For some weeks there have been extensive roadworks at the junction between Eastern Avenue and Middle Road in Shoreham. That’s the spot where a track cuts through the centre of Ham Field Allotment, connecting Nicolson Drive to Middle Road.
The work has finished and we’ve been down to take a look.
There are several positive changes, but also a bit of room for improvement.
Let’s start with the good news:
Alongside a load of great enhancements for people on foot, these new features will help you if you’re passing through the area on a bike:
✅ Cycle-specific traffic lights
If you’re coming from the east or west, traffic lights now have secondary bike-specific sets at eye level. These lights change to green a few seconds before the main lights, allowing a safety-boosting headstart if you’re on two wheels.
✅ Advance stop lines
An advance stop line has been created at the eastbound end of the allotment track – and one has been repainted at the end of Middle Road. These familiar-looking road markings allow extra space for cycles in front of waiting traffic. Their use is sometimes criticised in some locations, but they do have advantages.
✅ Better sensing for bikes leaving the allotment track
Have you ever sat by the Ham Field waiting to head into Middle Road – and waited, and waited, and waited? Before the recent work, people on bikes were often missed by the sensors controlling the lights. Not anymore. We’re not sure exactly how the new sensors work, but we didn’t have to wait long before lights changed green in our favour.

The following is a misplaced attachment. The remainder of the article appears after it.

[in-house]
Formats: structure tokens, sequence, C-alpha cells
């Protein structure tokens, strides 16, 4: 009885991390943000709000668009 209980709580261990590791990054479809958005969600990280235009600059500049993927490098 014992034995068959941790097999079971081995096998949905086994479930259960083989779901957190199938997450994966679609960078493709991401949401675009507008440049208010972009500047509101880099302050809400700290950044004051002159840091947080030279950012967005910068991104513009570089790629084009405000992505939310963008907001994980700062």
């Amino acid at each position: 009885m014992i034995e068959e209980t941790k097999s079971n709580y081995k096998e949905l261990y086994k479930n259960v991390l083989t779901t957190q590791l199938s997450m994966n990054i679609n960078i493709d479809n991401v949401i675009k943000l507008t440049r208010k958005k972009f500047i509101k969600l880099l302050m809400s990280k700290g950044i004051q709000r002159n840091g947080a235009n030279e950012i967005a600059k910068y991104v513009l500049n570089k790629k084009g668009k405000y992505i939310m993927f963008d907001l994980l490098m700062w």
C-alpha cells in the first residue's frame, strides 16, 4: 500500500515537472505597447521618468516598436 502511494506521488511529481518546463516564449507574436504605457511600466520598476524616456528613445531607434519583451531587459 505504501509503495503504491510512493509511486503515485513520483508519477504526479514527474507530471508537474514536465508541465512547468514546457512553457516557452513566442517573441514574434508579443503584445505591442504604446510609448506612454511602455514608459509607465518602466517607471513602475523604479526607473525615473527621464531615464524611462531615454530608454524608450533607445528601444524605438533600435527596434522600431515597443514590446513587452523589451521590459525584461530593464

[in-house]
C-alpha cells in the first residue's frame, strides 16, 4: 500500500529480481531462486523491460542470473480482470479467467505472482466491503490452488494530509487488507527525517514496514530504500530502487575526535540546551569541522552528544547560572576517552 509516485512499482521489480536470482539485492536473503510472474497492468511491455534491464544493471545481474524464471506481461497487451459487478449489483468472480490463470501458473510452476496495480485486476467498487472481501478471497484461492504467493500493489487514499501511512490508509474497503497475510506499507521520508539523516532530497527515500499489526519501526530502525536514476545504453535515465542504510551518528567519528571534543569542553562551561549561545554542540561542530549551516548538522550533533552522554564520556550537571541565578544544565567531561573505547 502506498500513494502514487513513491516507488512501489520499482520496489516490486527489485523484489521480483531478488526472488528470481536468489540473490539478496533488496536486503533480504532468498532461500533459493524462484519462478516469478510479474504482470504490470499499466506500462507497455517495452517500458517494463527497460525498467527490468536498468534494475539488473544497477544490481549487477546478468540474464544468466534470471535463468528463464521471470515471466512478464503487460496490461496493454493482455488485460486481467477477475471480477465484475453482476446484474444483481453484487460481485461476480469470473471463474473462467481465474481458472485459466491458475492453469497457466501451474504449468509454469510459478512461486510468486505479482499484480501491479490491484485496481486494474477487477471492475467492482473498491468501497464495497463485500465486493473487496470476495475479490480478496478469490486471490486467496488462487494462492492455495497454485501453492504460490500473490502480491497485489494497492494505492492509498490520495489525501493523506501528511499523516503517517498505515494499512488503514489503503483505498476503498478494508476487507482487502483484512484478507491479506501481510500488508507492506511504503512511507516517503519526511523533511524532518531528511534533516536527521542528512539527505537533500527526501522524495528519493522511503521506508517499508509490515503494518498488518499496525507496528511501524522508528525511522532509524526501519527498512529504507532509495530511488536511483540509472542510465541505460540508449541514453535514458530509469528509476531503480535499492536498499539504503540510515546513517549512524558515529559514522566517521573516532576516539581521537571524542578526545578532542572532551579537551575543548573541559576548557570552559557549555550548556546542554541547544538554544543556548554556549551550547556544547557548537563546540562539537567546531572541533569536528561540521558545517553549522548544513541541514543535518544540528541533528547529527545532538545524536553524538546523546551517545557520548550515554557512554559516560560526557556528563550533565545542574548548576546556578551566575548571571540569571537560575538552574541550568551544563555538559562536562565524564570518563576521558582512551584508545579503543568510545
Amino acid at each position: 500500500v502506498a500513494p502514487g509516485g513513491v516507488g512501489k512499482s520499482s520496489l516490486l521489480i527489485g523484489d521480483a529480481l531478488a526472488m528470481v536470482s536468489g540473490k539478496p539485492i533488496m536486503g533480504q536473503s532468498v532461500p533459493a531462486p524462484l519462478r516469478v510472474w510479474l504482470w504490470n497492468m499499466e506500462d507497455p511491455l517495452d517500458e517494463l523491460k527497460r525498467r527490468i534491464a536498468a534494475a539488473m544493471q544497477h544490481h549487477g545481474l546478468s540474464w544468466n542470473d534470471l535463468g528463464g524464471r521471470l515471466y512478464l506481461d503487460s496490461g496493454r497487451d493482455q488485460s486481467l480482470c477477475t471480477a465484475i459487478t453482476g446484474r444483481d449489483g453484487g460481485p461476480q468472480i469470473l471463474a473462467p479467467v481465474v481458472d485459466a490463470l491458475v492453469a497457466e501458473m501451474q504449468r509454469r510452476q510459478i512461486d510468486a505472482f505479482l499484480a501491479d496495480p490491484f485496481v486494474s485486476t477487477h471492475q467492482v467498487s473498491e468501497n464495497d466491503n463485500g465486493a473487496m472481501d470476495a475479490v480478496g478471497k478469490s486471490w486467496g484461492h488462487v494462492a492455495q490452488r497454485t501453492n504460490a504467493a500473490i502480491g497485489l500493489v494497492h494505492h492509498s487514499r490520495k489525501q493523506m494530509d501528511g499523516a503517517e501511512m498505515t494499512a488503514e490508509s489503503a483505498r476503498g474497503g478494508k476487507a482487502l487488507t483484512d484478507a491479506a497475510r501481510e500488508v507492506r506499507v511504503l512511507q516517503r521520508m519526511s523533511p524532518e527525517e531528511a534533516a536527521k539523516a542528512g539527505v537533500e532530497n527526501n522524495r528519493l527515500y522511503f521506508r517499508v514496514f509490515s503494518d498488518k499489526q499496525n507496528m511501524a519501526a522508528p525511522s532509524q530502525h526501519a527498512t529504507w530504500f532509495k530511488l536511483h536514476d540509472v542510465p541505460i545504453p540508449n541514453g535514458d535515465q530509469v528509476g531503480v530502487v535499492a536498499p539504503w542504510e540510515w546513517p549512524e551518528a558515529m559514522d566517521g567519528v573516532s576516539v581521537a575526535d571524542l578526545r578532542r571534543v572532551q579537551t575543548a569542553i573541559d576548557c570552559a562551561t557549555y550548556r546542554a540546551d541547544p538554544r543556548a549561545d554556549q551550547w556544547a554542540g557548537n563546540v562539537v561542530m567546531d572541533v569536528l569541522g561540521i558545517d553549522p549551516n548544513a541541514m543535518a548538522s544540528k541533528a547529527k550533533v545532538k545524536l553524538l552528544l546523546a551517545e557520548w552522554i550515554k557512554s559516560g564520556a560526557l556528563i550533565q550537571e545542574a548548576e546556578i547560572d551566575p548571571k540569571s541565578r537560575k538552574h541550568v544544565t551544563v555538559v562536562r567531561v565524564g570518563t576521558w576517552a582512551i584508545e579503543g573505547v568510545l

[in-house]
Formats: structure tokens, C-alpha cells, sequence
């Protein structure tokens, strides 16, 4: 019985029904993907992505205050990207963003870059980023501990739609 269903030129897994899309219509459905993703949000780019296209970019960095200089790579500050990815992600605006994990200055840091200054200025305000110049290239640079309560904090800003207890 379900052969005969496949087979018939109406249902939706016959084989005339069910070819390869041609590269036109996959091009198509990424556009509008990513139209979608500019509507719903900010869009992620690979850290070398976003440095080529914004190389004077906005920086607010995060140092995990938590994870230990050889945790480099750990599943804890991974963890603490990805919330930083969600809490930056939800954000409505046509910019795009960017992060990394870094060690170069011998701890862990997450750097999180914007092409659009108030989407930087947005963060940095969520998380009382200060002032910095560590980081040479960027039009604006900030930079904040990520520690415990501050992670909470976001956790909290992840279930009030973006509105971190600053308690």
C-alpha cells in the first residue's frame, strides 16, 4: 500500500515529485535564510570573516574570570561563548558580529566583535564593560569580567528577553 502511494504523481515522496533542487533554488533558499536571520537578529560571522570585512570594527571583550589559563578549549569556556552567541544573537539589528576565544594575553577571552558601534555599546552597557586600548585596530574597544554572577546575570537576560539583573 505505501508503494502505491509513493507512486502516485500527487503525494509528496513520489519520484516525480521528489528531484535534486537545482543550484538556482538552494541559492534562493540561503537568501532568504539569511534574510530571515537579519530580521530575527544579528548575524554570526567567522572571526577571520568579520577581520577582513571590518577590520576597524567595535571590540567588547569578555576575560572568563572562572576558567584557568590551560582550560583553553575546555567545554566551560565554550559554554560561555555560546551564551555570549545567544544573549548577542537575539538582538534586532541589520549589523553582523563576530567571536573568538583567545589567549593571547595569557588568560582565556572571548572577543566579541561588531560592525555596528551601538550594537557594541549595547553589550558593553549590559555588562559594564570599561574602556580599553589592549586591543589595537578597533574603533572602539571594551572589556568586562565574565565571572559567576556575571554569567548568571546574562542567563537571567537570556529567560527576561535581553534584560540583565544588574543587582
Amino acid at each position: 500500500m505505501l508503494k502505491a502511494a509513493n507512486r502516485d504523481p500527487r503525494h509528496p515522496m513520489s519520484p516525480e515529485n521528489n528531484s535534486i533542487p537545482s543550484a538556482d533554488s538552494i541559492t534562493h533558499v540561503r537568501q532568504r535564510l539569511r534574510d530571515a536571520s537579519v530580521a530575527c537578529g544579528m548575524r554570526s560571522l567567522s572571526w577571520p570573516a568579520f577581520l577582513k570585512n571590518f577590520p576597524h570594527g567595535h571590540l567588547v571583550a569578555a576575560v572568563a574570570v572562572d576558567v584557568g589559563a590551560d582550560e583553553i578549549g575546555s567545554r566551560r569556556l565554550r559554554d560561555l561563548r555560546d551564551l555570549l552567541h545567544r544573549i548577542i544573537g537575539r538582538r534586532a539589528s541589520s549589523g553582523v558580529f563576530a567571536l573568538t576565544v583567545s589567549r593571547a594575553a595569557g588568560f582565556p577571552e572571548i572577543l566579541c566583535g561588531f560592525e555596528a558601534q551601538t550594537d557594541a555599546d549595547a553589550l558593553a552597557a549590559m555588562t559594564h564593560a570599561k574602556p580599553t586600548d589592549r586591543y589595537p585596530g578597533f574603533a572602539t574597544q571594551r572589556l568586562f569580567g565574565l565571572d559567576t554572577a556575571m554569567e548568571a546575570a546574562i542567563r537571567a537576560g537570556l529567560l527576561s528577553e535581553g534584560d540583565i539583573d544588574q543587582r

✅ Good quality surfacing
At the entrance to the allotment track, high quality tarmac has replaced a rough unsurfaced area. This is easier and safer to ride on – but only at the eastern end of the track.
All these measures combine to make the new junction much easier to negotiate by bike, as well as on foot. We’re grateful to West Sussex County Council, and we’ve spoken to them to tell them so.
There are a couple of aspects of the project that seem like missed opportunities. These concerns don’t spoil the great work that’s been described above, but we’re speaking to WSCC about them…
❌ Continued reliance on a ‘shared use’ path instead of enabling space for bikes
The eastern end of the allotment track has a brilliant new surface. But a few metres along, the tarmac stops and the original unsurfaced track takes over. A ‘drop kerb’ allows westbound people on bikes to join the existing ‘shared use’ path. This arrangement continues to bring bikes into close proximity with people walking through the area – including young children on their way to school.
In our view, a further strip of tarmac at the level of the existing wide track could have connected Middle Road to Nicolson Drive without having to awkwardly share space with vulnerable pedestrians.
Confusingly, there’s a stencilled ‘bike’ symbol on the tarmac, near the dropped kerb, but its position suggests bikes continue on the rough track – on a surface that is currently only suitable for mountain bikes, not regular cycles. This symbol seems like it should have been placed a few metres sooner if it is intended to guide westbound cyclists.
❌ No cycle provision on Eastern Avenue lights
East-west cycling (along National Cycle Network Route 2) has been improved by this recent work. But the new lights installed for traffic approaching the junction on Eastern Avenue from the north or south lack the same advance stop lines, or cycle-specific traffic lights. This means if you approach this junction on a bike from the north or south, you are less protected than if you approach from the west or east.
So, our overall verdict on this recent work is positive, but with some reservations, and perhaps some opportunity for future improvement.
What do you think?